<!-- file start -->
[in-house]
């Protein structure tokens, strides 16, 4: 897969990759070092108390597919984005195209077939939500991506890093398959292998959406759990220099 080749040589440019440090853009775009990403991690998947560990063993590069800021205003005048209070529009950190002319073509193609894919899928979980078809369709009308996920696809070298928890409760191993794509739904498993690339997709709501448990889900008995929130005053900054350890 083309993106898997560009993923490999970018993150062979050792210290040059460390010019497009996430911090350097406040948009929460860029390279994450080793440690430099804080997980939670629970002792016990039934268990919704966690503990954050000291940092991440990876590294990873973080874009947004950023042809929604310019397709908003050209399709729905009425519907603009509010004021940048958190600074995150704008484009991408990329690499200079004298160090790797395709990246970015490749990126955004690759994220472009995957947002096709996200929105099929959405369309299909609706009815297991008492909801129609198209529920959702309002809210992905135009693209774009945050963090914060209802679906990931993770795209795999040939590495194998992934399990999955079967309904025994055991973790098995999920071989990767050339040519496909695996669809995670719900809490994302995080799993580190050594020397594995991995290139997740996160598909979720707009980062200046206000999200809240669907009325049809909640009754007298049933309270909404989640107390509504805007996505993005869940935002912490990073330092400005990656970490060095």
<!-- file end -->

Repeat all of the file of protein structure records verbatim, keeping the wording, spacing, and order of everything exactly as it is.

[in-house]
């Protein structure tokens, strides 16, 4: 897969990759070092108390597919984005195209077939939500991506890093398959292998959406759990220099 080749040589440019440090853009775009990403991690998947560990063993590069800021205003005048209070529009950190002319073509193609894919899928979980078809369709009308996920696809070298928890409760191993794509739904498993690339997709709501448990889900008995929130005053900054350890 083309993106898997560009993923490999970018993150062979050792210290040059460390010019497009996430911090350097406040948009929460860029390279994450080793440690430099804080997980939670629970002792016990039934268990919704966690503990954050000291940092991440990876590294990873973080874009947004950023042809929604310019397709908003050209399709729905009425519907603009509010004021940048958190600074995150704008484009991408990329690499200079004298160090790797395709990246970015490749990126955004690759994220472009995957947002096709996200929105099929959405369309299909609706009815297991008492909801129609198209529920959702309002809210992905135009693209774009945050963090914060209802679906990931993770795209795999040939590495194998992934399990999955079967309904025994055991973790098995999920071989990767050339040519496909695996669809995670719900809490994302995080799993580190050594020397594995991995290139997740996160598909979720707009980062200046206000999200809240669907009325049809909640009754007298049933309270909404989640107390509504805007996505993005869940935002912490990073330092400005990656970490060095």